This young Amalekite stood not a chance of surviving his encounter with David; not only was he a remnant of an enemy of Israel whom Saul was to have utterly destroyed, but he was also one of the tribe whom David had defeated a mere three days earlier. David commanded the youth’s execution based upon his testimony (probably false) of having killed Saul (2 Samuel 1:16).

What might the lad have been thinking? Perhaps he regretted his heart motive in reporting Saul’s death at all; there is every reason to think his report to David exaggerated his role in Saul’s death. Sadly, I catch glimpses of my own heart in this young Amalekite’s motives. There have been times when flesh has led to exaltation of my role in a thing being done, times when my eyes were so far removed from the Lord that I was content with “atta-boys” from those around me, rather than seeking to please Him.

God’s requirement is that I find peace and fulfillment in Him alone. When I act as the Amalekite lad, it is always because I have chosen to seek fulfillment from a lesser source, from one whose approval is vanity and whose commitment to my best is fleeting. Psalm 118:15 says, “Shouts of joy resound in the tents of the righteous” (NIV). Anything less is the mere tinkling of fragile glass easily broken and leads to destruction as surely as did the Amalekite’s self-promotion.

Prayer: Father, cause me to seek fulness of joy in You, to be satisfied only in Your gaze. Nothing else satisfies.

June 4th, 2021

Taking the Bait

1 Samuel 31:10 “They put his armor in the temple of the Astoreths and fastened his body to the wall of Beth Shan” (NIV).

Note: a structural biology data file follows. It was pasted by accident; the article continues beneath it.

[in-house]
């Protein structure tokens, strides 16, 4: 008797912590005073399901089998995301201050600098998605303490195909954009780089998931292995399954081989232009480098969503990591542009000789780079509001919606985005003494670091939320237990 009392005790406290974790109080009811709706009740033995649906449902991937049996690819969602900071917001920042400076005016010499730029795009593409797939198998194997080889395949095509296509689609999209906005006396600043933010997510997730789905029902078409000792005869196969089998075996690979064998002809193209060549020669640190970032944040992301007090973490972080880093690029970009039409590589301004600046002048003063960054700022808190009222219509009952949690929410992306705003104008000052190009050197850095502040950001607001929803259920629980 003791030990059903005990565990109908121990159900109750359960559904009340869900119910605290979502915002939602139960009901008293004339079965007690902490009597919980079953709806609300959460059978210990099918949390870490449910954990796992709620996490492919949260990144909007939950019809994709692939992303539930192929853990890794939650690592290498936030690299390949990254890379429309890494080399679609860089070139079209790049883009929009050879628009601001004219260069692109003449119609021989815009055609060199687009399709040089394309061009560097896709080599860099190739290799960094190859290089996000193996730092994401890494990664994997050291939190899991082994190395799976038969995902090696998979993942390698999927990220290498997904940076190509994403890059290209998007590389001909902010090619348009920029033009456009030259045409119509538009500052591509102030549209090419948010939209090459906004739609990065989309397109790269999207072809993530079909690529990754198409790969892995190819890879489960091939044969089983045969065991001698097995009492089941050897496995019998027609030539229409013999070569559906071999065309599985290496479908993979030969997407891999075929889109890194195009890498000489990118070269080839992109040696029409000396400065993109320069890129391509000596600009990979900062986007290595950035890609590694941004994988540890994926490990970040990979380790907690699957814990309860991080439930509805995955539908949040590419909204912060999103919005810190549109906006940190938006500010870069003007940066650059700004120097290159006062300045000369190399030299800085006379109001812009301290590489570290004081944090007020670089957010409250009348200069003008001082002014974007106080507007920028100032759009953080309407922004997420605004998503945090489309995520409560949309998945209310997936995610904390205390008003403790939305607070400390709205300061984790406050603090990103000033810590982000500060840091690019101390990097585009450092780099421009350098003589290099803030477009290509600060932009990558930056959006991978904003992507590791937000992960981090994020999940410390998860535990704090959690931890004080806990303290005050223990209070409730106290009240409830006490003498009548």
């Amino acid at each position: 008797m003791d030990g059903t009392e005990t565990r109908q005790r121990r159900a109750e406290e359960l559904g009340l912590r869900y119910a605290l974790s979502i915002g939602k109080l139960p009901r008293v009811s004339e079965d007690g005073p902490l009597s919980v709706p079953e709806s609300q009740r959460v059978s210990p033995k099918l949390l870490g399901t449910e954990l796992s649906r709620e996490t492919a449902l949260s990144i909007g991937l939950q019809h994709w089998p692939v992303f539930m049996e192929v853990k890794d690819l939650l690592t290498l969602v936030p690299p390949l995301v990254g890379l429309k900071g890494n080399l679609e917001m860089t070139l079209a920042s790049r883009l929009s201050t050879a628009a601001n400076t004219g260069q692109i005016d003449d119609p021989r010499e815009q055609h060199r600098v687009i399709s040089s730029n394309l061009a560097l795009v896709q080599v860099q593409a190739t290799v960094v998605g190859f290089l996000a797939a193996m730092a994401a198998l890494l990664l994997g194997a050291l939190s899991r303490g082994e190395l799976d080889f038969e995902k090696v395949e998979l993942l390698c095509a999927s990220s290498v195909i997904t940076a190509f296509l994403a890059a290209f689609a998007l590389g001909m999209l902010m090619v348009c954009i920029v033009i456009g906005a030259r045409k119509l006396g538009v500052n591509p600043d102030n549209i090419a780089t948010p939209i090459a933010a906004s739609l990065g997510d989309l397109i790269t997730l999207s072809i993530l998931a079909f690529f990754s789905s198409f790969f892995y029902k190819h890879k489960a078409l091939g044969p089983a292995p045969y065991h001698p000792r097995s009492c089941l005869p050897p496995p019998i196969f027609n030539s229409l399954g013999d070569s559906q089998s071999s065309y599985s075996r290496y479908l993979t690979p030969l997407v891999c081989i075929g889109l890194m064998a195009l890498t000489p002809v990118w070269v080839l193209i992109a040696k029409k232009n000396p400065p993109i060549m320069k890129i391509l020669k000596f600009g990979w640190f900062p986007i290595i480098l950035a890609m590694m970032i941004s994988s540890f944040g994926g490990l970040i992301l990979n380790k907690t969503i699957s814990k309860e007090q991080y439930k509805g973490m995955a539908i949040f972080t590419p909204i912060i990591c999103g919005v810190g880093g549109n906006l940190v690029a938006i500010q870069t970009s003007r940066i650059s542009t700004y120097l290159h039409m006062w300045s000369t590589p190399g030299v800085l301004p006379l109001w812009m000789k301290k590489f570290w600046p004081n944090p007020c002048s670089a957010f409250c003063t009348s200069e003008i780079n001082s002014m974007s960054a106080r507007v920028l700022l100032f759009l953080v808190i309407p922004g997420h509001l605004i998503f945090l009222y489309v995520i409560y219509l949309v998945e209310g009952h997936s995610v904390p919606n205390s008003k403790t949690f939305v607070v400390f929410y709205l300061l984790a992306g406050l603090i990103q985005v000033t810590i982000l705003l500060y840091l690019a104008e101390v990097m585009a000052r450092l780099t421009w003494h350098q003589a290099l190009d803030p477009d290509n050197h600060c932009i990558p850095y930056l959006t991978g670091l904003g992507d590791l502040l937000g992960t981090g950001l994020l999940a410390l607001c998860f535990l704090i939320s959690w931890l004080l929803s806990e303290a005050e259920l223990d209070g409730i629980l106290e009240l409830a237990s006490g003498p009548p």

Observation: We see here the fruit of flesh at work. The Philistine army had conquered Israel and killed three of Saul’s sons. Saul himself had committed suicide ahead of their fearsome advance. First Samuel 31:8 tells us that when Saul’s body was discovered it was stripped and beheaded, and then his armor was sent to one Philistine temple while his headless body was fastened to the wall of the city of Beth Shan. First Chronicles 10:10 further reveals that Saul’s head was hung in another of their temples.

Application: What unmitigated barbarism! Have these people no refinement at all, no sense of propriety? Were they completely dispossessed of grace even in great victory? To strip and behead the corpse of a vanquished enemy was bad enough; to then display him in their temples and on a city wall is simply beyond the pale. What gradually overtakes us is the thought that we would never behave thus.

Think about the spiritual condition of the Philistines. These were a people who lived by physical and military strength, the natural result of which was to display trophies of their conquests for all to see, including their places of worship. Though these trophies would ultimately rot and could never provide lasting contentment, we can imagine a certain self-satisfaction as they viewed the relics of their success.